When the Z900 isn’t placed next to it, the F900R’s power deficit isn’t nearly as apparent. Nobody’s going to mistake it for a speed demon, but it scoots along nicely. Neither bike has a quickshifter, so shifting the old-fashioned way feels a little refreshing. Both sets of gears click into place without any fuss, but that doesn’t mean we weren’t happy to have the respective gear position indicators on each.
Power aside, a big difference between the two is just how each bike places the rider. The Kawi feels a little cramped for my taste. The bar is narrow (a huge annoyance), and my right heel hits the exhaust shield when I put my toes on the pegs – another huge annoyance. John didn’t seem nearly as bothered by the whole thing though:
Gee, I dunno. The BMW maybe has a tad more front contact patch feel, but they’re both great backroad bikes. For me the Kawasaki felt more balanced and quicker to react to inputs. Did I mention how with all that midrange torque, it loves to blast off corners? My criteria are rather simple. On the Kawi, I was giggling and having fun riding. On the BMW, I was sweaty and having to work to keep up with Troy on the Kawi. Different strokes I suppose.
The BMW is much more agreeable to me, with its wider bars and unobtrusive pegs. The former is a real treat when hitting up the canyons, as you can really leverage the bike to your will and bend it into corners. You really have to put in much more effort with the Kawi thanks to the narrow bars.
Otherwise, JB and I agree both chassis square up nicely in the corners. Both feel planted, secure, and composed mid-corner. Both work just fine for a spirited pace, but clearly the $9k price point is met because something had to give, and it’s the suspension. Neither come with much suspension adjustment; both offer rear preload and rebound adjustment, but at least the Z900 lets you play with rebound in the front, too. Then again, for $9000, what do you expect?
If we’re being realistic here, both machines are going to spend more time tooling around on the streets versus playing in the canyons. And to be quite honest, both bikes will do the job just fine. The open cockpits of each don’t have much to obscure your view of traffic ahead, their narrowness makes lane sharing easy (if you’re allowed to do that kind of thing where you live), and the wind blast on each is mostly bearable, with forward cants in the riding position that help you cut through the wind instead of get blown back by it. Neither bike has cruise control, so longer freeway drones will get boring and tiring. But, hey, nine-thousand bucks…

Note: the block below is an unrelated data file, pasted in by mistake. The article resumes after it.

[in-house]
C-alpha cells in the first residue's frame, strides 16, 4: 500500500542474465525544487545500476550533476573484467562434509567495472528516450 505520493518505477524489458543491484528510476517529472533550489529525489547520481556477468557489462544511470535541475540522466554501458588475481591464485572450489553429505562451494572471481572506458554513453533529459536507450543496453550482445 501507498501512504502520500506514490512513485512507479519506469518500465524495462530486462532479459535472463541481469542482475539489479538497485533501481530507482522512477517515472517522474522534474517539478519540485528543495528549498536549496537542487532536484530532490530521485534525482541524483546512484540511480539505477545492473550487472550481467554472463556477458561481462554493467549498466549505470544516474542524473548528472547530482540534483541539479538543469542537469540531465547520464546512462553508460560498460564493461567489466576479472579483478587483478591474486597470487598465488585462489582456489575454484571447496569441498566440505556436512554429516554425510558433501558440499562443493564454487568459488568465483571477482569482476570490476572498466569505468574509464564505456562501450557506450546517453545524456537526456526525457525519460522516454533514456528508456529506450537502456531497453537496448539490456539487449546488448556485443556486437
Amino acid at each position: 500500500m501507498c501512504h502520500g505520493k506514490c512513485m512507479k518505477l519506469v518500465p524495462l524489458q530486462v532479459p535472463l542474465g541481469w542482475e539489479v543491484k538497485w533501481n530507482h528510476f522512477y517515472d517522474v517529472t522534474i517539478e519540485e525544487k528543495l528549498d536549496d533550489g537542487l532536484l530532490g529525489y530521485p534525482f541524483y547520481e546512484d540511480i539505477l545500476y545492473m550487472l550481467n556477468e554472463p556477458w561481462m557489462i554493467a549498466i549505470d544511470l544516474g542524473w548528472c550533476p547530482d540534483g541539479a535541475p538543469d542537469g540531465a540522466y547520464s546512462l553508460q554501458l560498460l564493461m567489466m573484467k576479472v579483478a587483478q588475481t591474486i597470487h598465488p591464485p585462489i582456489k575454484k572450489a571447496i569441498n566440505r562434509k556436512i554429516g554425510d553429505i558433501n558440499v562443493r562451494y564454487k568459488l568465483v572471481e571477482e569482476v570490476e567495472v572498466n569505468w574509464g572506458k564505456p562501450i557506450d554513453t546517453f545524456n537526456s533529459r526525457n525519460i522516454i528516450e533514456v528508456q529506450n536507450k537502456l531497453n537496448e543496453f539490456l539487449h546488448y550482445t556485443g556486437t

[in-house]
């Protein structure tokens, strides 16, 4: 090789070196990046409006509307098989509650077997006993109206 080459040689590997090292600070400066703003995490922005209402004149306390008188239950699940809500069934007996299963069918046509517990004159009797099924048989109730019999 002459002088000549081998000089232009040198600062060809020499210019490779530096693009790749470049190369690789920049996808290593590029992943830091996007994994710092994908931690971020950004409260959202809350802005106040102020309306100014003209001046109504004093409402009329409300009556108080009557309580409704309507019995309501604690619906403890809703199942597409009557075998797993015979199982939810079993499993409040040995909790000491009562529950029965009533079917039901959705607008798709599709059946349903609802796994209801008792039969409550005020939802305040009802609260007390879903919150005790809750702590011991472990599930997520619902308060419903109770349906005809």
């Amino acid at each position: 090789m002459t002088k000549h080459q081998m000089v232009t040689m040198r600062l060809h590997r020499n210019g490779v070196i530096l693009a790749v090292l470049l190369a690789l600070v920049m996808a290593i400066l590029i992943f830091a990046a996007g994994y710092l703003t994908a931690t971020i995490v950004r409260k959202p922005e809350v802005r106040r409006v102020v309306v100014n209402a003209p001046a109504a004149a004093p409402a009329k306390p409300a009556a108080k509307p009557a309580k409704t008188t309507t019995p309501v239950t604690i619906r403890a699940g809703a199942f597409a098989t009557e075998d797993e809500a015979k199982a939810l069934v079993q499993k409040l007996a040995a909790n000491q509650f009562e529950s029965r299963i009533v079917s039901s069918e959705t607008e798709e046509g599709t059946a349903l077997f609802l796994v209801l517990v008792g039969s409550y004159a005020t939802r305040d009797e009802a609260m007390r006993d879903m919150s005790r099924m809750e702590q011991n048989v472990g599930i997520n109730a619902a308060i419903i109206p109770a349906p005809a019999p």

With that, we’ll have to split hairs to draw some kind of defining line between the two.
First and foremost, the BMW’s smaller tank has the potential to leave you frustrated if you’re trying to eke out the most mileage possible. The F900 is internally very well balanced, but the nature of parallel-twins – especially those spinning at 270-degree firing intervals – means a few vibes will ultimately find their way to your hands. You feel it at freeway speeds and when the engine is spinning fast in the twisties, but it’s not unbearable or annoying.
You really feel the difference in vibes when you hop off the BMW and onto a Japanese inline-Four. The Z900 purrs along as smooth as buttah and just hums along. Clutch pull is light (lighter than the BMW), too.
For me, I’d still take the F900R as my daily for similar reasons why I liked it for sporty riding. The cockpit feels more open and agreeable to me, the wider bar makes it easier to maneuver through traffic and congestion, and the exhaust routing doesn’t have my right foot cocked at a weird angle. Better still, I really dig staring at the BMW’s TFT display. It’s the same TFT used on a bunch of BMWs, and in my opinion, just might be the best screen in the game today.
As you’d expect, Johnny doesn’t quite agree with me. He admits the BMW is nice, but his preference leans green. He’ll tell you why:
In the pics they’re both a bit cramped for tall guys, but they are sportbikes, so? I grazed a footpeg on the Z once or twice and that was it. Both bikes have taller seat options. My right foot had no issues with the Kawi, and if you’re commuting on your bike or doing any distances, then the green bike’s taller handlebar and flyscreen are better than the BMW’s vibes and nothing. Compromises. At least you’ll get to stop every 120 miles to fill it up. I hate ICE motorcycles that give me range anxiety.
Well, there is one big difference…